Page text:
State’s top honor goes to point guard from Chino Hills whose statistical dominance is only matched by his team’s success. Becoming state’s all-time assist leader and leading the Huskies to the mythical national crown helps the UCLA-bound 6-foot-6 dynamo edge future college teammate T.J. Leaf.
For this season’s State Players of the Year in boys basketball among juniors, sophs, frosh and for each CIF division, CLICK HERE.
For a final look at where California teams landed in the final FAB 50 National Team Rankings powered by Ballislife.com, CLICK HERE.
Note: To read Gold Club content such as final expanded State Top 40 team rankings plus final divisional state rankings, class-by-class player rankings, state coaching records, plus additional features done throughout the year, take a moment to check out our Gold Club.
It was an otherwise hot and non-descript summer day at the L.A. Fairfax gym back in 2013 for the annual Fairfax Summer Tournament when we approached Chino Hills coach Steve Baik and made an unusual request. We asked for his contact number and told him that, as keepers of the state record book, we’d like him to start tracking the assist and steal totals for then sophomore-to-be point guard Lonzo Ball.
We saw him play a few games as a freshman and were well aware he was a first-year player with great potential, but the progression he made that summer was tremendous. We knew if Ball continued to develop and stayed at Chino Hills, the gifted point guard would end up high on the state’s all-time list for career assists and steals.
What he did at that tournament, however, won’t soon be forgotten by anyone who witnessed it. Full-court length passes, explosive rebounds and 35-foot 3-pointers were commonplace. A former all-state level player (who is now on a college staff) who was in attendance when we saw a Chino Hills game in 2012-2013 remarked, “This is not the same player we saw last season.” A current high school coach remarked that day, “He’s the best point guard in California since Jason Kidd.”
Three years later, the Ball and Kidd comparisons are now done on a grander scale and are just as common as Ball throwing a 75-foot pass to a streaking teammate for a lay-up. At times, the comparisons are social media hyperbole, but it doesn’t change the fact Ball is definitely SoCal’s best point guard since Baron Davis at Santa Monica Crossroads in 1997 and perhaps the state’s best since Kidd finished up at Alameda St. Joseph in 1992. After the senior season Ball had in leading Chino Hills to a CIF Open Division state title and No. 1 final national ranking by credible polls, it’s no surprise today he’s been named Cal-Hi Sports Mr. Basketball State Player of the Year.
Ball, who averaged a triple double of 23.9 ppg, 11.3 rpg and 11.7 apg for the 35-0 Huskies, is the first state player of the year from the Inland Empire since current San Antonio Spurs standout Kawhi Leonard (Riverside Martin Luther King) in 2009. If you consider the San Gabriel Valley as part of the greater Inland Empire region along the 60-71 corridor, Ball joins Corey Benjamin (Fontana ’96) Casey Jacobsen (Glendora ’99) and Scott Williams (Hacienda Heights Wilson ’86) as winners of the state’s most prestigious honor from the vast region in the last 30 years.
“You know it’s great to be honored and to get national awards, but at same time, I have got to thank my teammates and coaches; I wouldn’t be getting any of this without them,” Ball said.
“I feel it’s a great honor for him,” Baik said. “I’m so happy all the hard work has paid off. He wants to be the best he could be and wants his team to be the best they could, more than any kid I’ve ever been around.”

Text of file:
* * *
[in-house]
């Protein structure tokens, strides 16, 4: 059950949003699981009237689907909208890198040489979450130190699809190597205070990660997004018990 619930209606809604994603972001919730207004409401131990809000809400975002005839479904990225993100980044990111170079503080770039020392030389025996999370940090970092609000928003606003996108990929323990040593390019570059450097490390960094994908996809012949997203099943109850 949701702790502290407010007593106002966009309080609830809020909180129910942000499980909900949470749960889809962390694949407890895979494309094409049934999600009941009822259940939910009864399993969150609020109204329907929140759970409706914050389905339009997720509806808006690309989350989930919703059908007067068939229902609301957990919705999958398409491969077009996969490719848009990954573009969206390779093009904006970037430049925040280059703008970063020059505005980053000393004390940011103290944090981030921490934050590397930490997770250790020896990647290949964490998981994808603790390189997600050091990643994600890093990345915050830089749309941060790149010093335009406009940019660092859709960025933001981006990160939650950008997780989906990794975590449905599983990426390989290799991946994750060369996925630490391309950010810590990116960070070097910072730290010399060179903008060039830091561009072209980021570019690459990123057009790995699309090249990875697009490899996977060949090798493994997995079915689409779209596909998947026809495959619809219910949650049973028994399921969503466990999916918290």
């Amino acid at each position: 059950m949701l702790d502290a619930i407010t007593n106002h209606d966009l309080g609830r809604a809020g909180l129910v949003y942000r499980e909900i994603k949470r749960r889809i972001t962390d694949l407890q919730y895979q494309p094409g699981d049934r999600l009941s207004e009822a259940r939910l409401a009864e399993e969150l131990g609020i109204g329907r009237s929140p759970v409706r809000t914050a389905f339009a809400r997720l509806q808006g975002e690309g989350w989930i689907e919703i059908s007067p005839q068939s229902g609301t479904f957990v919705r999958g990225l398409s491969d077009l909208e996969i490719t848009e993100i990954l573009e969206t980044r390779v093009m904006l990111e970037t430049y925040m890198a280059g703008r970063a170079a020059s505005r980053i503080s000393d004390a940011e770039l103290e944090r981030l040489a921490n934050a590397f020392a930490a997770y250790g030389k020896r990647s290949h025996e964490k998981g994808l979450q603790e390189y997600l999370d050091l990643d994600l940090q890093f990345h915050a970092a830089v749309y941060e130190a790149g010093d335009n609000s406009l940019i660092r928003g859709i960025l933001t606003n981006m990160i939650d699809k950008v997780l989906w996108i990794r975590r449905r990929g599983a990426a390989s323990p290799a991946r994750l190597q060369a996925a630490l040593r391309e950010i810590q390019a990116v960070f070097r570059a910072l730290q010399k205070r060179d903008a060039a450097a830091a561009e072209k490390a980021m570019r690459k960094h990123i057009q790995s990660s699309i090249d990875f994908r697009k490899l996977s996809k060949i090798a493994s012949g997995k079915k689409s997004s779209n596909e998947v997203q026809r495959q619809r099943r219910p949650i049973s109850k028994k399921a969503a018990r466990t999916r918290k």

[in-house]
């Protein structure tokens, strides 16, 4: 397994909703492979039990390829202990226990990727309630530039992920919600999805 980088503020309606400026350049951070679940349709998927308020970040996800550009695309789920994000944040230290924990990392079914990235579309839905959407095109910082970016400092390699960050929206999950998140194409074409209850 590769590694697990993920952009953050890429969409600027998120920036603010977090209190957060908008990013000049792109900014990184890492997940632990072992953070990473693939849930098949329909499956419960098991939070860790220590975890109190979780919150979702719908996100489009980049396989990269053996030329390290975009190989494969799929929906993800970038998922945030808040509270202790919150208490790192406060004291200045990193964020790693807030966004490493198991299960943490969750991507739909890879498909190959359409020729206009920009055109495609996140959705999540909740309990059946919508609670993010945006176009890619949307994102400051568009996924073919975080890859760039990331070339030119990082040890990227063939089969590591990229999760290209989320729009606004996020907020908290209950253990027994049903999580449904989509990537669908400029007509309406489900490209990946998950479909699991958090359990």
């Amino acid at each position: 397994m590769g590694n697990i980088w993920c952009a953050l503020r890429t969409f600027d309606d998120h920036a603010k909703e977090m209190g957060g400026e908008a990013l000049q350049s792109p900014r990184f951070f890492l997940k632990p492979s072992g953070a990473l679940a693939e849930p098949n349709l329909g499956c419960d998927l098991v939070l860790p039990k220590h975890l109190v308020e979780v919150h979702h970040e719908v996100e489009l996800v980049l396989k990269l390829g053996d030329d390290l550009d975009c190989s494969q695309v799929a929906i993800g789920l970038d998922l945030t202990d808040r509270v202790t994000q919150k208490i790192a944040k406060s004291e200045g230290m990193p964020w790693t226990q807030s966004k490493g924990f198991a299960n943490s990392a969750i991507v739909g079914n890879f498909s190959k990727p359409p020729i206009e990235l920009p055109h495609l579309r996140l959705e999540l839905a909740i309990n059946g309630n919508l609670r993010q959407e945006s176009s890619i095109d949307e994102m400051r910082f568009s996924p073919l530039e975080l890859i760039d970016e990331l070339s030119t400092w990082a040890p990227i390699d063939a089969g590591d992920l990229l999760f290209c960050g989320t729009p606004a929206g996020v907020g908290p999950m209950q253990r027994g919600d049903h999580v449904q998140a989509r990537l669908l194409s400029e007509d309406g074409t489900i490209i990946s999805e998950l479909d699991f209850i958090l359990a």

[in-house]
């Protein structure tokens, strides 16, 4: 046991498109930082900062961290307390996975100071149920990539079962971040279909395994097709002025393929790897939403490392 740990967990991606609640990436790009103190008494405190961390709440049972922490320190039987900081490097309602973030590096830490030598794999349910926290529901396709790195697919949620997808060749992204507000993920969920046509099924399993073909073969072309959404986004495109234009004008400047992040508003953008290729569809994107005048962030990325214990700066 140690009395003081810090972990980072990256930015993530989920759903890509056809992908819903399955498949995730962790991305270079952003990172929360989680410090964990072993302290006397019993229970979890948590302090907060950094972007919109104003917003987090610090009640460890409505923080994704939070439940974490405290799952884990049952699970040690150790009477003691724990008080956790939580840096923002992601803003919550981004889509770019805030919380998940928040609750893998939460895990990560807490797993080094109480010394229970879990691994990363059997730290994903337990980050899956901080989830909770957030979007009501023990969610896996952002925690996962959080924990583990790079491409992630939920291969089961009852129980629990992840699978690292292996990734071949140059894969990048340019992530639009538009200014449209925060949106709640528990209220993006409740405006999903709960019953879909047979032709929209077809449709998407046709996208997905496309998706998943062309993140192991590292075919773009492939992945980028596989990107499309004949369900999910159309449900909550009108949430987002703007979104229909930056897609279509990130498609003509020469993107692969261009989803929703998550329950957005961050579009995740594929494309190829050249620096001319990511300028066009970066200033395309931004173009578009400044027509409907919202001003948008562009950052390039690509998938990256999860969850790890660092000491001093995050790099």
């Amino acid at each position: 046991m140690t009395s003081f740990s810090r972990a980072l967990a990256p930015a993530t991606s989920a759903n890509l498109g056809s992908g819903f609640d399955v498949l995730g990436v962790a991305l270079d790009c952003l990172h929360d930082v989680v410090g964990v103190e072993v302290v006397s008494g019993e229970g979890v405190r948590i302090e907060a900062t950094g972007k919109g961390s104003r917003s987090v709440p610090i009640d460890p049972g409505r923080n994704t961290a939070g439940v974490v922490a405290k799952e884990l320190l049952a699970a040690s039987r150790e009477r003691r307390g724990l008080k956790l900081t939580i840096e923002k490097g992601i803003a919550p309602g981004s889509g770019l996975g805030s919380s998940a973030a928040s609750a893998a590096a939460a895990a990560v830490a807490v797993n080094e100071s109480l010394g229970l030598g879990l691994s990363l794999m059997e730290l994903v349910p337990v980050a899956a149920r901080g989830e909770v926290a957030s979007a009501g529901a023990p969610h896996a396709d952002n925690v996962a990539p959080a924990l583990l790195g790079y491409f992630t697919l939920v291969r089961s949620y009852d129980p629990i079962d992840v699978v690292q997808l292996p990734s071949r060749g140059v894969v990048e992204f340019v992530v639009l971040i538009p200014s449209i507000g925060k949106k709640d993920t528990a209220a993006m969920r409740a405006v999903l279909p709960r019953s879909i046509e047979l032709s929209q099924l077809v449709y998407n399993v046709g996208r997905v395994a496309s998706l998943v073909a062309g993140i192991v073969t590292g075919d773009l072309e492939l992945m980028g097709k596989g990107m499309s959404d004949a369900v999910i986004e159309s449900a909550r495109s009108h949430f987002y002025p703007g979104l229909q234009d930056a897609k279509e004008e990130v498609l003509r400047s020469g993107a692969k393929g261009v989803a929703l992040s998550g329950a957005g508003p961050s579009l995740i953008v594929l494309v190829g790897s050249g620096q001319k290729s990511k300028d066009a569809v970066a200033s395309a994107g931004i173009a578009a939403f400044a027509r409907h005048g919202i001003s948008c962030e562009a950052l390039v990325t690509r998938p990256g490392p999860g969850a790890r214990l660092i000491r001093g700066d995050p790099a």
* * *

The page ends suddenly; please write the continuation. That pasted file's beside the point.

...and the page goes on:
It’s hard to imagine Chino Hills could be better than it was, especially a team with a relatively short bench, and Ball is the main reason. In addition to his triple double averages of points, rebounds and assists, the UCLA recruit averaged 5.1 spg and 2.0 bpg for a Huskies’ club that did not taste defeat in 35 outings against some of the finest competition in the nation. The way Ball played alongside his younger brothers Li’Angelo (a junior and Chino Hills’ leading scorer), La’Melo (a freshman), and newcomers Eli Scott (a junior and fast-rising prospect) and Onyeka Okongwu (another freshman who was dominant at times down the stretch), Chino Hills was a hot ticket all season long.
After Chino Hills’ state No. 1 vs. No. 2 game with Bishop Montgomery of Torrance was live-streamed by Ballislife.com at the Fairfax State Preview, the Huskies’ following grew nationwide as the focus to finish the season ranked No. 1 in the country became a realistic goal. After that game, Chino Hills played in front of turn-away, standing-room only crowds and the team that eventually tied a state record with 18 100-point games became a phenomenon.
“After we won the tournament in Florida (City of Palms), there was no looking back,” Ball said. “The goal was to finish it out (undefeated).
“I couldn’t have asked for anything more, it was a once-in-a-lifetime opportunity to go out the right way on top with my brothers. I was not surprised by how Melo played, but Big O (Okongwu), man. I’ve known him most of my life, but being just a kid coming out of eighth grade on a national team, to perform like that, was amazing.”
Ball’s spectacular performances became somewhat rountine, but his combination of statistical dominance and team success was the reason he earned this honor over future UCLA teammate and 3,000-point scorer T.J. Leaf from Foothills Christian of El Cajon. Many are calling Leaf San Diego County’s best player since Bill Walton came out of La Mesa Helix in 1970. We’d be remiss not to mention Leaf, because in many seasons in the past 30 years, he would be the hands-down Mr. Basketball winner. That’s how special a player Ball has been in his four seasons at Chino Hills, especially the last two when he did things from the point guard position we haven’t seen in our time covering the state’s best athletes.
“At that Fairfax tournament, we were going to play Lawndale with Chimezie Metu (now at USC), and Gelo had a broken foot and Nnamdi (Okongwu) sprained his ankle read bad, so I’m thinking Chimezie is going to kill us on the boards,” Baik said. “Without those two guys, we didn’t have any size and not a lot of guys with experience. Lonzo got caught in a switch and we just decided that he’d stay on him. He ended up with 20 rebounds to go along with the 40-point games he had throughout the tournament.